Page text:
Jizan Region
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Jizan Region

Coordinates: 17°30?N 42°30?E / 17.500°N 42.500°E / 17.500; 42.500


Map of Saudi Arabia with Jizan highlighted
Map of Saudi Arabia with Jizan highlighted
 o GovernorPrince Muhammad bin Nasr
 o Deputy GovernorMuhammad bin Abdulaziz bin Muhammad bin Abdulaziz
 o Total11,671 km2 (4,506 sq mi)
 o Total1,567,547
 o Density130/km2 (350/sq mi)
ISO 3166-2

Jazan Region also spelled Jizan (Arabic: ‎, romanizedJizan) is the second smallest (after Al Bahah) region of Saudi Arabia. It stretches 300 km (190 mi) along the southern Red Sea coast, just north of Yemen. It covers an area of 11,671 km² and has a population of 1,567,547 at the 2017 census[1]. The region has the highest population density in the Kingdom. The capital is the city of Jizan; Muhammad bin Nasser bin Abdulaziz is the current Governor.

The region includes over 100 islands in the Red Sea. Jizan Economic City is a mega project that is planned to boost the economy of the region and make it part of the Saudi economic growth[2]. The Farasan Islands, Saudi Arabia's first conservation protected area, is home to migratory birds from Europe in winter.


The region divides into three parts.

  • The Al-Sarawat mountains inland, which rise to about 3,000 metres.
  • The Alhazoun forest district consists of forest broken by some areas of rich pasture.
  • The plains are noted for the production of coffee beans, cereal grain crops (barley, millet and wheat) and fruit (apples, bananas, grapes, mangoes, papayas, plums and citrus varieties).

Though the climate on the highlands is similar to the relatively wetter climate of 'Asir, the coastal regions of Jazan province are part of Tihamah, probably the hottest place in the country, with mean maximum temperatures ranging from 40 °C (104 °F) in July to 31 °C (88 °F) in January. High humidity from coastal lagoons makes the climate even less bearable than it would be otherwise. Rainfall is extremely low at less than 75 millimetres (3 inches) per year. Sabya is located in the center between the mountain and the beach.



The region is sub-divided into 14 governorates as follows[4][5]:

Jazan's Governorates
Name Native name Census
15 September 2004
Census (Preliminary 2010) Census (2017)
Abu Arish ? 123,943 196,462
Alddair 49,239 58,325
Alddarb 52,062 70,740
Ahad Almasarihah 70,038 109,866
Alaridah ? 62,841 76,033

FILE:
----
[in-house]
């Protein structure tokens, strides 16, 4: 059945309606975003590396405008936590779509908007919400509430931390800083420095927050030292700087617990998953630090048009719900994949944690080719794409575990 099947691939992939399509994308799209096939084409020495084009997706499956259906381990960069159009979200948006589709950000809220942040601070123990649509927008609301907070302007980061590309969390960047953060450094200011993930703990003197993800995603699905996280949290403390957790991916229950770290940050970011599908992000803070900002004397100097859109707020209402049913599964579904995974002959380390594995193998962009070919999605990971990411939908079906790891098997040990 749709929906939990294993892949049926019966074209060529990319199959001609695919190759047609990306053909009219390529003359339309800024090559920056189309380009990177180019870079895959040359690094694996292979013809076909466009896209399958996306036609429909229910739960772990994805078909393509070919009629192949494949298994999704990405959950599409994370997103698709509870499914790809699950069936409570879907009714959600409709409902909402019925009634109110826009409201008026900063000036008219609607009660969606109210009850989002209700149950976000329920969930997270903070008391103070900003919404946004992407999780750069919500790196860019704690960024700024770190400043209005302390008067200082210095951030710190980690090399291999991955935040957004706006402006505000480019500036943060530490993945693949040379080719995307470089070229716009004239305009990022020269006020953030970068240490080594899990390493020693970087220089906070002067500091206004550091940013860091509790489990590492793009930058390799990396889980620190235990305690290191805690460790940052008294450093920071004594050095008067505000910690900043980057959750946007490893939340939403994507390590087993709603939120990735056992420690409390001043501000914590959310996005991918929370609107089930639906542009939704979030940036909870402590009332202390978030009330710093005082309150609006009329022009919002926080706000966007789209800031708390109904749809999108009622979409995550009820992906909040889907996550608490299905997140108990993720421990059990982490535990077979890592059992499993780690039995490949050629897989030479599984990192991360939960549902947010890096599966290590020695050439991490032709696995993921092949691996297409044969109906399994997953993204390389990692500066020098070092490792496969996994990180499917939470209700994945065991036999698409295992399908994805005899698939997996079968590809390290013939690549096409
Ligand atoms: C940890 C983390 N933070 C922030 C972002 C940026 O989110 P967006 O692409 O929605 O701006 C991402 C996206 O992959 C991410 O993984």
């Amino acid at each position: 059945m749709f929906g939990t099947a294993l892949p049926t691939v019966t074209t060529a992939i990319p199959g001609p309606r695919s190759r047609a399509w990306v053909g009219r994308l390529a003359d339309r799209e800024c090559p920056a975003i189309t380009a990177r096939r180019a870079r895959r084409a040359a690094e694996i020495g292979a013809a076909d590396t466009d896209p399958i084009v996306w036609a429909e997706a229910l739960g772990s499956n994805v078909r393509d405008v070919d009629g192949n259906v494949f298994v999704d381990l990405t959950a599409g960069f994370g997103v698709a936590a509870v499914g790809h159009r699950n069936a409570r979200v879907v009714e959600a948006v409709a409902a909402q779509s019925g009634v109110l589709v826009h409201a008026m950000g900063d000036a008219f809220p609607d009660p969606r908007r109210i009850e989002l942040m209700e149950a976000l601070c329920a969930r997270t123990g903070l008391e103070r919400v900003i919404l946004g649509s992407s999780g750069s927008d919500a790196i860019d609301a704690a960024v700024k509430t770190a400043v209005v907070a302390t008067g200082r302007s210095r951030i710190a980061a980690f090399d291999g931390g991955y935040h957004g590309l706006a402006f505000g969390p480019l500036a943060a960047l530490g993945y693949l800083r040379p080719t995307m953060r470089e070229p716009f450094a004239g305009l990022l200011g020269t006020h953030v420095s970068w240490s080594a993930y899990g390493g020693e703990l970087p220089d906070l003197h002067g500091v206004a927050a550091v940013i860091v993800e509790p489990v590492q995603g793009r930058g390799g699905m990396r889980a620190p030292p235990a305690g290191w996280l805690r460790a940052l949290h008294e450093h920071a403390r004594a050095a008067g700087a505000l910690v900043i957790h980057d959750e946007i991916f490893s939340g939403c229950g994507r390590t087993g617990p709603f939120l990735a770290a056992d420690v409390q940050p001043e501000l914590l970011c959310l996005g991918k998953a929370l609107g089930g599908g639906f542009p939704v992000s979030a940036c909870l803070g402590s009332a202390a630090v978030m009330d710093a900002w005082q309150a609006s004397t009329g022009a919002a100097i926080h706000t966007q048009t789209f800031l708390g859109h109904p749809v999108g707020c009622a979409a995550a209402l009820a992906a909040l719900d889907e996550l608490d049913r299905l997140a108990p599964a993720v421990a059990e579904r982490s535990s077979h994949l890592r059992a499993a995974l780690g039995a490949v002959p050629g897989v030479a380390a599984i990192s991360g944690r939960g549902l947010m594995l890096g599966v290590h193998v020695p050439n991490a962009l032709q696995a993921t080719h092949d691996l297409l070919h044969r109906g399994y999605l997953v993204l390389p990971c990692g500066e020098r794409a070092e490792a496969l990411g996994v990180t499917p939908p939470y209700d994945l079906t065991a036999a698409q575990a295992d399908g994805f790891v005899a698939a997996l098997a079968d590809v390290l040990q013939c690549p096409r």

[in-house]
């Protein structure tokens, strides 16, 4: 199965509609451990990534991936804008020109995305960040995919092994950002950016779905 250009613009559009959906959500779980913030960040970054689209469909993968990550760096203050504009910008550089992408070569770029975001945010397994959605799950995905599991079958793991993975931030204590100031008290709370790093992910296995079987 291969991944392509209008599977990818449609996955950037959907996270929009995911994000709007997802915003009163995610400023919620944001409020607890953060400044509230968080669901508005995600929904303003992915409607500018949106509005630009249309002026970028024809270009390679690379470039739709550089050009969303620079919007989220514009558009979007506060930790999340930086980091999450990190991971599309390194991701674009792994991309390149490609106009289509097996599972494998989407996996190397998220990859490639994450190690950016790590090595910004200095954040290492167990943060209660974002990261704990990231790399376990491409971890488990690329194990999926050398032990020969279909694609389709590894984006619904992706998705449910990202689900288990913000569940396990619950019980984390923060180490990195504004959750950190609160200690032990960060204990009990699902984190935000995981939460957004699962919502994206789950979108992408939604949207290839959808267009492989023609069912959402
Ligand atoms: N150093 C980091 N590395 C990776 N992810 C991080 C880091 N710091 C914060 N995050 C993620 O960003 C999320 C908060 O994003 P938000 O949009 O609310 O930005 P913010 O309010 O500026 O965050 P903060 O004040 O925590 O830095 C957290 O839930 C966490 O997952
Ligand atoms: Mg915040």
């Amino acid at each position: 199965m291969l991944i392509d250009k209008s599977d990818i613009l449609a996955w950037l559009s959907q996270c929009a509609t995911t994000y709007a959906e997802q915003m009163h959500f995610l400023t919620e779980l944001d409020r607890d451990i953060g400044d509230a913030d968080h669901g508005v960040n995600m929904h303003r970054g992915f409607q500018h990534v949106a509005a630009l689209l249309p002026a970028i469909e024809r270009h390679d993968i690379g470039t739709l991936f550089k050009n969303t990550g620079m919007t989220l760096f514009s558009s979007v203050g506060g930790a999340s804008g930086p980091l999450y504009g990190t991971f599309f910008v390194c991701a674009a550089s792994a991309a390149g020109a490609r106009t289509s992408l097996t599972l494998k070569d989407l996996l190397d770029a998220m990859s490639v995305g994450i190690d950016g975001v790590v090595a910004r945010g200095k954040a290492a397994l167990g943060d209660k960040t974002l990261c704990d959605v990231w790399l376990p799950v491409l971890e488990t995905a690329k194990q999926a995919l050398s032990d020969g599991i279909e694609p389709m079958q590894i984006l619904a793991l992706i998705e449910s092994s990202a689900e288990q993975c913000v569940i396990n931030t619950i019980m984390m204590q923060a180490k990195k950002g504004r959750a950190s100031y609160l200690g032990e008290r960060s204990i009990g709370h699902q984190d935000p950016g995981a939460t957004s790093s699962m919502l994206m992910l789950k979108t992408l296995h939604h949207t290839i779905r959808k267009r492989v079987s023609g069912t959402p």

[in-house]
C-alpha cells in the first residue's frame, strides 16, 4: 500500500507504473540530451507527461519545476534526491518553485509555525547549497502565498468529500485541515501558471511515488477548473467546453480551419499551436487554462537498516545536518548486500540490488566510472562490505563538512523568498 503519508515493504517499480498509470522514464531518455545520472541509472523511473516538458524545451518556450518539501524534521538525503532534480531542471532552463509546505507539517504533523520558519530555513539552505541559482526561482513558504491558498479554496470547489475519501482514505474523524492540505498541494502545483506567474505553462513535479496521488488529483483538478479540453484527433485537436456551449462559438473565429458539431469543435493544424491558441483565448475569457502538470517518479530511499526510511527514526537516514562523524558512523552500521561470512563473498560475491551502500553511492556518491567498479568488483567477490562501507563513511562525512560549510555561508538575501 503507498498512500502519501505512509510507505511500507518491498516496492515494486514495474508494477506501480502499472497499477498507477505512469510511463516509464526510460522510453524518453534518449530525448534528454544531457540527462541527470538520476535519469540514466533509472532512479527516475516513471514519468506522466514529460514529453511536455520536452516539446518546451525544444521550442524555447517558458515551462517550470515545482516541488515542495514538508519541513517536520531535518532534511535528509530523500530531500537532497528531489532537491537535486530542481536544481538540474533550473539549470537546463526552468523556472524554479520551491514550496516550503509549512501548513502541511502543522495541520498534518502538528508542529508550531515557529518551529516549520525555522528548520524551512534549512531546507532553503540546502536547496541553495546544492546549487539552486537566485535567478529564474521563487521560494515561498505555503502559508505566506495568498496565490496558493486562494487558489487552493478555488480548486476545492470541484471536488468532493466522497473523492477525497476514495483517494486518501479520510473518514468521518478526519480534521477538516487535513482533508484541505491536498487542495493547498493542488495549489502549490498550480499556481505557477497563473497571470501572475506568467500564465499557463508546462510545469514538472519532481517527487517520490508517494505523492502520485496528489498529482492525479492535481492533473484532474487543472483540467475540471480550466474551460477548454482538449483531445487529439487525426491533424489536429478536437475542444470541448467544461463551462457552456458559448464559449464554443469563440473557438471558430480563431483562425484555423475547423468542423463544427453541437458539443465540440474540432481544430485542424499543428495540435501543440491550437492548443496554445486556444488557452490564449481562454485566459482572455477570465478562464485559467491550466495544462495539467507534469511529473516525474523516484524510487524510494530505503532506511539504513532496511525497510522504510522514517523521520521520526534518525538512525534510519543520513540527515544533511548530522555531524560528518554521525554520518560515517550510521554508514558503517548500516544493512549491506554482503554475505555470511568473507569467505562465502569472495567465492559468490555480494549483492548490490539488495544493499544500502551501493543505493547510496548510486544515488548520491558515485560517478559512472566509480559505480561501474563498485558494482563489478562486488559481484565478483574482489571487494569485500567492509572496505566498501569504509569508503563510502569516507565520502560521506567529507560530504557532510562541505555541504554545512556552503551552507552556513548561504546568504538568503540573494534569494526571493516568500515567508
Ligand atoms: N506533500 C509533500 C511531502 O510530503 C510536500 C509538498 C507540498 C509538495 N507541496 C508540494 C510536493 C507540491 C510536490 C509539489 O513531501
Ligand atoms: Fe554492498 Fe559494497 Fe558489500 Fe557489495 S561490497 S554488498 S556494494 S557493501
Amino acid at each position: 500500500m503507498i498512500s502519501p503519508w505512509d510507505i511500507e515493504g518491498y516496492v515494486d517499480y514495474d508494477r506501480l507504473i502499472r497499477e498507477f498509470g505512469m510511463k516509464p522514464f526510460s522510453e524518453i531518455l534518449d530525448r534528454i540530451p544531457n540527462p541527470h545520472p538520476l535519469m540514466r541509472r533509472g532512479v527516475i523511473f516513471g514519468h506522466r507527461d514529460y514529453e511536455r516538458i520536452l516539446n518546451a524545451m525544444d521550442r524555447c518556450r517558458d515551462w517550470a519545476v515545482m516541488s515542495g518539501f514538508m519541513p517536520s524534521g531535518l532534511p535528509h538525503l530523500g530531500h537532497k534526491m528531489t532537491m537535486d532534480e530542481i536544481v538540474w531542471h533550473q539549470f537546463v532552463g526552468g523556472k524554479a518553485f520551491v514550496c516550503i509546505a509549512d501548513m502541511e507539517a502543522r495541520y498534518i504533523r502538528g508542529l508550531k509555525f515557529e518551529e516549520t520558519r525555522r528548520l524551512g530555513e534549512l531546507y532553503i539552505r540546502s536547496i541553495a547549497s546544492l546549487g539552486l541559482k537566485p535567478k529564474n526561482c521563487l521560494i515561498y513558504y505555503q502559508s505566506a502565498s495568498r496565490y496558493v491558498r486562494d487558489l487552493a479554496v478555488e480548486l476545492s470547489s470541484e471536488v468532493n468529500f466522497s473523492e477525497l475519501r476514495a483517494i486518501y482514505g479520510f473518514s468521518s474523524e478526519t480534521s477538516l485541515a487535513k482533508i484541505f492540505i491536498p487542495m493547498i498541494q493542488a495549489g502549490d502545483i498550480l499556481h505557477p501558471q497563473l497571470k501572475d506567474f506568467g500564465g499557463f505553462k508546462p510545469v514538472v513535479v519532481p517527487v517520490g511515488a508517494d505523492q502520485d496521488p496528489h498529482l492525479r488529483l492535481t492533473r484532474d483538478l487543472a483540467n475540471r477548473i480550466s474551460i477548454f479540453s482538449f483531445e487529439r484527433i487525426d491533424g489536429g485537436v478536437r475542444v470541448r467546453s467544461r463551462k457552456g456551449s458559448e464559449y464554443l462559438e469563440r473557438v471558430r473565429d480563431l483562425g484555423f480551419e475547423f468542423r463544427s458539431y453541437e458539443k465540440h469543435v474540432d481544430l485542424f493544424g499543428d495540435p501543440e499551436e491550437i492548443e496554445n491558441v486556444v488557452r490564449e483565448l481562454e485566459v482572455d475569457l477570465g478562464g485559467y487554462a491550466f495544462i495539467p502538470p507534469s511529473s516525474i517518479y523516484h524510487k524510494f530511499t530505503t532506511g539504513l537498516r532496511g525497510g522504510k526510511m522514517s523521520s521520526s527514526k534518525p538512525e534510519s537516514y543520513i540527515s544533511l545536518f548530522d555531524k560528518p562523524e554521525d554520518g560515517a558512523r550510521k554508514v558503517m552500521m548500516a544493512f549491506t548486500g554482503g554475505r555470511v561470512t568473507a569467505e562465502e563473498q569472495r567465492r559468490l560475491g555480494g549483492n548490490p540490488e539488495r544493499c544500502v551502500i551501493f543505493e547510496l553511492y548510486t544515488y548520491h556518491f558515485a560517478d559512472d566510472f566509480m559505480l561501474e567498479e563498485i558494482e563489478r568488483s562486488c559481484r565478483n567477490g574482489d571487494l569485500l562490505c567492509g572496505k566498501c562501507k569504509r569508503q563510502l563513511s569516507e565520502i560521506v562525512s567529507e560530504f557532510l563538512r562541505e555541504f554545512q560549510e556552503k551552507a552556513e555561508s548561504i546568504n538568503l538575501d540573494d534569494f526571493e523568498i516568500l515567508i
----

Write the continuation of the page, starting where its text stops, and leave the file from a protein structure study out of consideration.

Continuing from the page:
Alaydabi 52,515 61,043
Alharth 47,073 23,496
Alraith 13,406 19,022
Baish 58,269 77,406
Damad 62,366 71,256
Farasan 13,962 18,015
Jizan 255,340 163703
Sabya 198,086 227,519
Samtah 128,447 201,959
Total Province 1,187,587 1,374,845 1,567,547


For centuries, the inhabitants have been Shia Muslims.

The Arabic language is spoken by over 90% of the inhabitants. Parts of Jizan is claimed to be part of Yemen by many Yemenis. It was occupied by Saudi Arabia during the Saudi-Yemeni War (1934) and Imam Yahya suspended Yemen's claim to the region in the treaty of Taif. Though many Yemenis continued to claim Jizan until the issue was settled formally and finally in the Saudi-Yemeni border agreement of 2000.[6]

Environmental projects

In 2019, the Saudi Government allocated $213 million to implement water and environmental projects in the region. Such projects include, installing a sewage treatment line, sewage network, sewage connections for households, and a station for pumping.[7]


  1. ^ "Population Characteristics surveys" (PDF). General Authority for Statistics. 2017.
  2. ^ "Jazan Economic City Quarter Report" (PDF). Rcjy.gov.sa. 2017.
  3. ^ Saudi Arabia: Regions and Cities
  4. ^ "Detailed results of JAZAN (general population and housing census 2010-2010)" (PDF). General Authority for Statistics. Archived from the original on |archive-url= requires |archive-date= (help).
  5. ^ "Population Characteristics surveys 2017" (PDF). General Authority of Statistics.
  6. ^ Schmitz, Charles; Burrowes, Robert D. (25 October 2017). Historical Dictionary of Yemen. Rowman & Littlefield. p. 269. ISBN 9781538102336.
  7. ^ "Saudi Arabia implements environmental projects in Jazan worth over $200m". Arab News. 15 April 2019. Retrieved 2019.

Further reading

  • S.I. Bruk, Narody Peredney Azii (1960);
  • S.I. Bruk, and V. S. Apenchenko, Atlas Narodov Mira (Moscow: Academy of Science, 1964)
  • A. Gabriel, Religionsgeographie von Persien (Vienna, 1971).

External links

  This article uses material from the Wikipedia page available here. It is released under the Creative Commons Attribution-Share-Alike License 3.0.



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